Research is turning eggs into vaccines: Will the mighty egg become an even more useful breakfast choice in the near future
The mighty egg: full of protein, fatty acids, and vitamins.
Not to mention, it’s one of the most versatile foods I can think of, one that can be turned into all sorts of amazing breakfasts: Sunny side up eggs and bacon, scrambled eggs with salsa and guacamole, simple poached eggs turned into eggs Benedict, or eggs turned into a loaded omelette or frittata. Not to mention French toast. Oh my, French toast. Basically, eggs are man’s best breakfast friend. And dinner friend, too, if you’re in breakfast for dinner.
And now, researchers are experimenting with eggs to give them vaccine powers. Specifically, they’re finding ways to grow human cytokines in chicken eggs.
Cytokines are proteins that influence your immune cells and your body’s immune response. Growing these cytokines in eggs we eat means eggs have the potential to be germ-killing, infection fighting vaccines that guard against specific illnesses in the future.
In order to produce these cytokines in eggs, researchers encode them into the hens’ DNA, and then the proteins grow right into the egg white of the egg. Pretty fascinating stuff.
Currently, researchers at the National Institute of Advanced Industrial Science and Technology in Japan are working on producing human interferon beta in chicken eggs—a cytokine used to treat multiple sclerosis. They’re also working on infusing eggs with various proteins to treat diseases like hepatitis and cancer.
If you’re a nerd and want to dig deeper, check out more of the research here: (https://bmcbiotechnol.biomedcentral.com/articles/10.1186/s12896-018-0495-1).
Since we’re a ways away from purchasing vaccine-infused eggs at our grocery stores to hear our latest ailment, let’s look at the top five reasons to eat regular old eggs on a weekly basis.
If you don’t eat meat, getting enough protein can be challenging, especially if you’re trying to avoid processed foods, such as soy products like tofu or tempeh, or legumes like black beans.
Truth is, it’s pretty hard to get enough protein if you’re a vegetarian, and even your vegetarian protein options often have more carbohydrates than protein. For example, quinoa, a common protein many vegetarians rely on, has 39 grams of carbs and actually only 8 grams of protein.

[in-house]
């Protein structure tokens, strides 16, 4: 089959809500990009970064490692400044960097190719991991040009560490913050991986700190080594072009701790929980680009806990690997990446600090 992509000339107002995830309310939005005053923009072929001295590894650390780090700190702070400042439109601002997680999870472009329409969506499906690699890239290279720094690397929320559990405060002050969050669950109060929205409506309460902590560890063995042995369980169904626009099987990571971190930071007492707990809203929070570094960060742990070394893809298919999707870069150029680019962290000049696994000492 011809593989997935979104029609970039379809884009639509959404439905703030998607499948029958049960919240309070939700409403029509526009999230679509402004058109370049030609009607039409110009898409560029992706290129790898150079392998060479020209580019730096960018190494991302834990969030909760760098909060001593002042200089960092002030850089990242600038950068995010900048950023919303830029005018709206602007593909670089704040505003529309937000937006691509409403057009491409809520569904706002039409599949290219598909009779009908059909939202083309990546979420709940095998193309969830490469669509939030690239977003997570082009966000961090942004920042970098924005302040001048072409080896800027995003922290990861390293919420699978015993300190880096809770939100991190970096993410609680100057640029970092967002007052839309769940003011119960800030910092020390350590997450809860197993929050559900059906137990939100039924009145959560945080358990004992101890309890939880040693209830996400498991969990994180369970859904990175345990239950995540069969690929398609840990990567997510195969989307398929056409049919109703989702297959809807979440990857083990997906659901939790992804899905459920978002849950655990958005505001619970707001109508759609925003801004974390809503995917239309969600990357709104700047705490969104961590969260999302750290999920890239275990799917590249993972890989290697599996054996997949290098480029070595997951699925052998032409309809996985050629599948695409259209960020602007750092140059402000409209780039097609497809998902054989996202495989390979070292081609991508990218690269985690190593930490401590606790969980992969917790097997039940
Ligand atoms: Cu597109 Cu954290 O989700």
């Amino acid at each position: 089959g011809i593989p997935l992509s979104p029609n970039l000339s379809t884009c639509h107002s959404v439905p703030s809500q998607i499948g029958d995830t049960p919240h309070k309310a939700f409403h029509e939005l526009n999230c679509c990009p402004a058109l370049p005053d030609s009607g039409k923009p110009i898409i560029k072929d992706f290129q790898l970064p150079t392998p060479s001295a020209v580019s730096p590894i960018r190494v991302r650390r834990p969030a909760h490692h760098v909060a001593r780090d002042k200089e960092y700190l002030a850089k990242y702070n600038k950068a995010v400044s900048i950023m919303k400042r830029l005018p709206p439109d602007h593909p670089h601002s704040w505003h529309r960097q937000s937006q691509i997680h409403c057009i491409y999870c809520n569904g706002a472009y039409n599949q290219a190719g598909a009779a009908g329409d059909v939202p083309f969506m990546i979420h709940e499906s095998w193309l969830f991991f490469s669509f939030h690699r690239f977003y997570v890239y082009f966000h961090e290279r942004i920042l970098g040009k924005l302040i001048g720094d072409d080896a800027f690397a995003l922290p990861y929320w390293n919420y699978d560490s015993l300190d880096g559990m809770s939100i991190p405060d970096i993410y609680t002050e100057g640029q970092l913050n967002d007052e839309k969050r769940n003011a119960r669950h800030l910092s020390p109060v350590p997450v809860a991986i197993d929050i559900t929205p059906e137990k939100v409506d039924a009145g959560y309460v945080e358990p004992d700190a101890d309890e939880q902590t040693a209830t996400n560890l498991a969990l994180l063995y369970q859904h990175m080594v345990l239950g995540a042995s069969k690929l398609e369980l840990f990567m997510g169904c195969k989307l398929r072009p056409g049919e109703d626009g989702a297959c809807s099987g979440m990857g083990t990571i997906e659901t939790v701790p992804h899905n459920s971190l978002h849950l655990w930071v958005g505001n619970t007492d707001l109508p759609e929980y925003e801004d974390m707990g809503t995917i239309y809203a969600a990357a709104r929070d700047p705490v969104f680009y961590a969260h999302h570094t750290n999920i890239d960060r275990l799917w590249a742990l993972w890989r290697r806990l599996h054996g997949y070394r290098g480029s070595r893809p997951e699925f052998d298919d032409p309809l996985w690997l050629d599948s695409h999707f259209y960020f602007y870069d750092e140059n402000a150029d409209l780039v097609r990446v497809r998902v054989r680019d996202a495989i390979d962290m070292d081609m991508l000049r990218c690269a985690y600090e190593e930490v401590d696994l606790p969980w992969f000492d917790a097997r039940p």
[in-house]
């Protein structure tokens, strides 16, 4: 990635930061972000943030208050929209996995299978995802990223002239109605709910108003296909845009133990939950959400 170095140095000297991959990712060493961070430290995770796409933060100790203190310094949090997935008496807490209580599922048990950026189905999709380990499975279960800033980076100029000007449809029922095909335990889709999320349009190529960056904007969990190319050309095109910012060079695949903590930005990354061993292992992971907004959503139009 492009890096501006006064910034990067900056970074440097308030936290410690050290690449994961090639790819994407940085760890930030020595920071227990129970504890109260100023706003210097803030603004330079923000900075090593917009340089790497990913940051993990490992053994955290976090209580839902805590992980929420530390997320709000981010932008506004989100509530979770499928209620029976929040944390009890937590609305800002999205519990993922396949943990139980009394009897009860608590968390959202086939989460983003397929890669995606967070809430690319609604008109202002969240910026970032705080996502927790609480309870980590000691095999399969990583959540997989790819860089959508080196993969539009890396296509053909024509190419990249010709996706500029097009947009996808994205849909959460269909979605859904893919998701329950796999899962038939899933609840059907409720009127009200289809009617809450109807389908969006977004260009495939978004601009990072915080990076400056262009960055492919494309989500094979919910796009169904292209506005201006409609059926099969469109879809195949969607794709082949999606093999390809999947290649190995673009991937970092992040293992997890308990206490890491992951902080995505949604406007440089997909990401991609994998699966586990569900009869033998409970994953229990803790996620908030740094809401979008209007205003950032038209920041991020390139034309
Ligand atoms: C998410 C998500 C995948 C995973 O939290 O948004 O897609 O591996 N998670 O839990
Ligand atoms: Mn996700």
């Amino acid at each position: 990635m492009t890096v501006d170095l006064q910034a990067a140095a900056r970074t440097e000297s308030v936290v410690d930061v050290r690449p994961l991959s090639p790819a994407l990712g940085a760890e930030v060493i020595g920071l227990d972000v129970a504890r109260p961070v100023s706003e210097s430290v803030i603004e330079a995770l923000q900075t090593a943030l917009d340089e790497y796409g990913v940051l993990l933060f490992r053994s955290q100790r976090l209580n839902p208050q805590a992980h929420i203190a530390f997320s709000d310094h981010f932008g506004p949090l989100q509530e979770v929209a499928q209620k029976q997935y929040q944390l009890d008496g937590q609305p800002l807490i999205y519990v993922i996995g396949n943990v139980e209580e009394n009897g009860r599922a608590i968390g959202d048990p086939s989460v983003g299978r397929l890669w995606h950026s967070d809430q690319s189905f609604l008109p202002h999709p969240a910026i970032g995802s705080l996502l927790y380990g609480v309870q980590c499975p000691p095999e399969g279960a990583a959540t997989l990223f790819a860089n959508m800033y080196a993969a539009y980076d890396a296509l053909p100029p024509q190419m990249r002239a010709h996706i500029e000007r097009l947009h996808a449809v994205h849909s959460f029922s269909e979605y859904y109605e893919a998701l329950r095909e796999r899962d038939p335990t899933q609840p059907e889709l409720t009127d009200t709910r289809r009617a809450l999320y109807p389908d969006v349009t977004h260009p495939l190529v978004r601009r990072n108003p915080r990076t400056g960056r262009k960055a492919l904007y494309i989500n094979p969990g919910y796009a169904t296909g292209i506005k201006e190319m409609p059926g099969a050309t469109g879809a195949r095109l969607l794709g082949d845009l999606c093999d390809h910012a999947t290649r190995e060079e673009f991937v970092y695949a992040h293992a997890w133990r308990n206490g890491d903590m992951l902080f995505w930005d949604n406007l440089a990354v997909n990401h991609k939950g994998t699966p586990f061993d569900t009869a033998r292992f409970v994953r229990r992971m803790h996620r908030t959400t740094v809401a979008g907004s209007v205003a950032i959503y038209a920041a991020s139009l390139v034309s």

But the one and the only egg has 6 grams of protein, meaning a triple egg omelet with spinach and feta can get you 18 grams of protein from the eggs alone. And even if you’re not a vegetarian, eggs are a great way to get your protein on.
4. Vitamin and mineral Pump
Eggs have a ton of vitamins—B5, B12 and B2, some Vitamin E and K—as well as phosphorus, selenium, calcium and zinc, essential vitamins and minerals our bodies need for various functions.
3. Keep you full longer
Because of their high protein content, eggs are a great way to start your day (much better than cereal, oatmeal a bagel with cream cheese). They keep you more satiated and thus less likely to snack an hour after breakfast because you’re hungry again.
2. Fight against heart disease
The age-old belief that eggs give you high cholesterol has essentially been debunked as but a mere myth we should all move on from. Newer research suggests eggs actually help increase your good cholesterol, meaning for most of us it’s perfectly healthy to eat three eggs a day.
Check out more here: (https://www.healthline.com/nutrition/how-many-eggs-should-you-eat#section1).
Not only that, eggs contain choline, which plays a role in breaking down the amino acid homocysteine, often associated with the development of heart disease.
One egg has 5 grams of fat—healthy fat necessary for a good diet. They also have lots of Omega-3 fatty acids, which help with brain function among other things.
For more about eggs and selecting good ones—grass-fed versus free-range versus Omega-3 enriched eggs, check out this blog we wrote a while back (Read here).